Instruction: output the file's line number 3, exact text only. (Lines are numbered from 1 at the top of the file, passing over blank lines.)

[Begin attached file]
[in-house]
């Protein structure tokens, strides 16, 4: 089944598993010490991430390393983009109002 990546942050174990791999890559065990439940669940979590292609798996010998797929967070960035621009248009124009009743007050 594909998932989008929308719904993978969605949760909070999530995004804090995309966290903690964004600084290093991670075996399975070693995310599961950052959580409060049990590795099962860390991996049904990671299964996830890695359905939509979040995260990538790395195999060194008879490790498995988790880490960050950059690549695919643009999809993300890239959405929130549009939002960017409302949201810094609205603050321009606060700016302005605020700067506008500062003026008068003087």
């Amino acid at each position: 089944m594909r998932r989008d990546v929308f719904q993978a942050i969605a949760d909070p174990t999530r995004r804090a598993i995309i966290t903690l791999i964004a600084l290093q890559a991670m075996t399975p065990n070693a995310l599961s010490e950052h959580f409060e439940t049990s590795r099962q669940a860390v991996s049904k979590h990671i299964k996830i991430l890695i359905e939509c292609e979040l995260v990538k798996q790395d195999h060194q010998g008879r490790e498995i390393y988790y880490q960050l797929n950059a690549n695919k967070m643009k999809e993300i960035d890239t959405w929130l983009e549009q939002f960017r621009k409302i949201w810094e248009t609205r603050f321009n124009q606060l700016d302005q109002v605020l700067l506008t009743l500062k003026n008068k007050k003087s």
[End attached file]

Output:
């Amino acid at each position: 089944m594909r998932r989008d990546v929308f719904q993978a942050i969605a949760d909070p174990t999530r995004r804090a598993i995309i966290t903690l791999i964004a600084l290093q890559a991670m075996t399975p065990n070693a995310l599961s010490e950052h959580f409060e439940t049990s590795r099962q669940a860390v991996s049904k979590h990671i299964k996830i991430l890695i359905e939509c292609e979040l995260v990538k798996q790395d195999h060194q010998g008879r490790e498995i390393y988790y880490q960050l797929n950059a690549n695919k967070m643009k999809e993300i960035d890239t959405w929130l983009e549009q939002f960017r621009k409302i949201w810094e248009t609205r603050f321009n124009q606060l700016d302005q109002v605020l700067l506008t009743l500062k003026n008068k007050k003087s």